There is a bizarre trend to lay every ill on those who tried to avoid Covid, rather than a Tory party that’s been in power for 12 years
What is driving the cost of living crisis? It’s not a trick question, or it isn’t meant to be. Most people would naturally say rocketing energy bills, heading now for fivefold what they may be in a normal year; climbing like ivy, snaking and clinging, smothering everything and blotting out the light. The equivalent, says a despairing Greg Jackson of Octopus Energy, of whacking 9p on income tax overnight; more than many mortgages, rents or the nursery bill that once felt crippling. Others may mention rising food prices or the cost of filling the car. But not everyone sees things that way.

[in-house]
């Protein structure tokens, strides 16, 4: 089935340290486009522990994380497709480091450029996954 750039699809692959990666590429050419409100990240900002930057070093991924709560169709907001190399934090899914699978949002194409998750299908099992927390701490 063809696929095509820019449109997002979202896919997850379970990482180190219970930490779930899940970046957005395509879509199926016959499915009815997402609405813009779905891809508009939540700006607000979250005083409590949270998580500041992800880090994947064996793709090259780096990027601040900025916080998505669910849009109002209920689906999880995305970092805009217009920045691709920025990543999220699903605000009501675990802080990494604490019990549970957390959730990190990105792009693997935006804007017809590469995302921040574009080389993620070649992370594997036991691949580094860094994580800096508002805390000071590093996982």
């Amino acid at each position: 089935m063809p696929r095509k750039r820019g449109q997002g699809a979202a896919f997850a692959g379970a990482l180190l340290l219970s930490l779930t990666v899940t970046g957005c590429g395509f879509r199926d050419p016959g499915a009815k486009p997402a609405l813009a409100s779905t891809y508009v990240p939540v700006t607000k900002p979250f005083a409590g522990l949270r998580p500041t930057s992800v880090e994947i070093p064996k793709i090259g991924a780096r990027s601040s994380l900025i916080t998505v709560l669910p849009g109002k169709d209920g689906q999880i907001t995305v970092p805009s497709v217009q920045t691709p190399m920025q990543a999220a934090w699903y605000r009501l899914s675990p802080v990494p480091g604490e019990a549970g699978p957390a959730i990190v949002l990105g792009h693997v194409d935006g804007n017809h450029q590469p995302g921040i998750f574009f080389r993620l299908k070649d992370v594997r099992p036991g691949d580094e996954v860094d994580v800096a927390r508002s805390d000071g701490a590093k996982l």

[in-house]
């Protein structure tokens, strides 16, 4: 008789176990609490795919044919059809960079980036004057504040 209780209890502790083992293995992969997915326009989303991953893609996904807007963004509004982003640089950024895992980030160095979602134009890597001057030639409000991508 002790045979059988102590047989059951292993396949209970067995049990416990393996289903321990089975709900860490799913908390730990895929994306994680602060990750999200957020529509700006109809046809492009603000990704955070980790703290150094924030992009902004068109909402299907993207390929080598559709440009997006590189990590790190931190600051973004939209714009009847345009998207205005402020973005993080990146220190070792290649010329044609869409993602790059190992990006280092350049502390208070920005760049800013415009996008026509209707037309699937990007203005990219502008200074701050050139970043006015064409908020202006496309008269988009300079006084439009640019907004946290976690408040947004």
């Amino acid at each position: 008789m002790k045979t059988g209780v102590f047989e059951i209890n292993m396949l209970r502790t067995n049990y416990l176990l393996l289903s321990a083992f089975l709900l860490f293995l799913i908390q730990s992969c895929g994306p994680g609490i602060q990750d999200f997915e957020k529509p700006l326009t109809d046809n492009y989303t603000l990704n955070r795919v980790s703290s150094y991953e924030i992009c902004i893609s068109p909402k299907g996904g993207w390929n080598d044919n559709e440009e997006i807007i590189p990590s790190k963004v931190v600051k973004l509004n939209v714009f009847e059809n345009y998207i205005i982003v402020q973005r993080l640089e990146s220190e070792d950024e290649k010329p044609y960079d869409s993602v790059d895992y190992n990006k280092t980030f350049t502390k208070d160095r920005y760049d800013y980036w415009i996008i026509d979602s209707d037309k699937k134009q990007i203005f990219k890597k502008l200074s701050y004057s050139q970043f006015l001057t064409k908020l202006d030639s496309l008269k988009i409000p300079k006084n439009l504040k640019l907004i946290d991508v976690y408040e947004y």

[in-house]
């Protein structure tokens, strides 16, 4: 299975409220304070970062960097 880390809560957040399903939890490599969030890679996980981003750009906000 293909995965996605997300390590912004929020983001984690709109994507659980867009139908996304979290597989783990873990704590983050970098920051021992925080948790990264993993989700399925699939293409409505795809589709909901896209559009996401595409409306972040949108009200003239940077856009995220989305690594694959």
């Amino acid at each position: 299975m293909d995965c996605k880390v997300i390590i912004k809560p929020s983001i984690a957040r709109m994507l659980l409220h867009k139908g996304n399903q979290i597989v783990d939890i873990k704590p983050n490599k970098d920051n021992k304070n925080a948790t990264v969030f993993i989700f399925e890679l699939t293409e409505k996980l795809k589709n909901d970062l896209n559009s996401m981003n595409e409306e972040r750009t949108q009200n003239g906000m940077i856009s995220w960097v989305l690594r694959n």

It was a few weeks ago that I first started noticing a sudden rash of social media accounts, all hammering out the same bitterly aggressive message: if you supported lockdown, don’t come crying to us about this winter’s looming economic catastrophe, because it’s all your fault. “If you tittle-tattled on your neighbour and demanded longer, stricter lockdowns, this is on you,” thundered the influential Conservative lockdown sceptic Ben Goldsmith – brother of the international environment minister, Zac Goldsmith, and until recently a nonexecutive board member of Defra – when the Bank of England bowed to the inevitable this month and forecast a recession. It was, he tweeted, “jaw-dropping to see the peddlers of lockdown … complaining bitterly now as the country is handed the tab”. Although less jaw-dropping, perhaps, than blaming curtain-twitching neighbours for an economic crisis pushing up to half the country towards fuel poverty.
Gaby Hinsliff is a Guardian columnist
Read the original article at The Guardian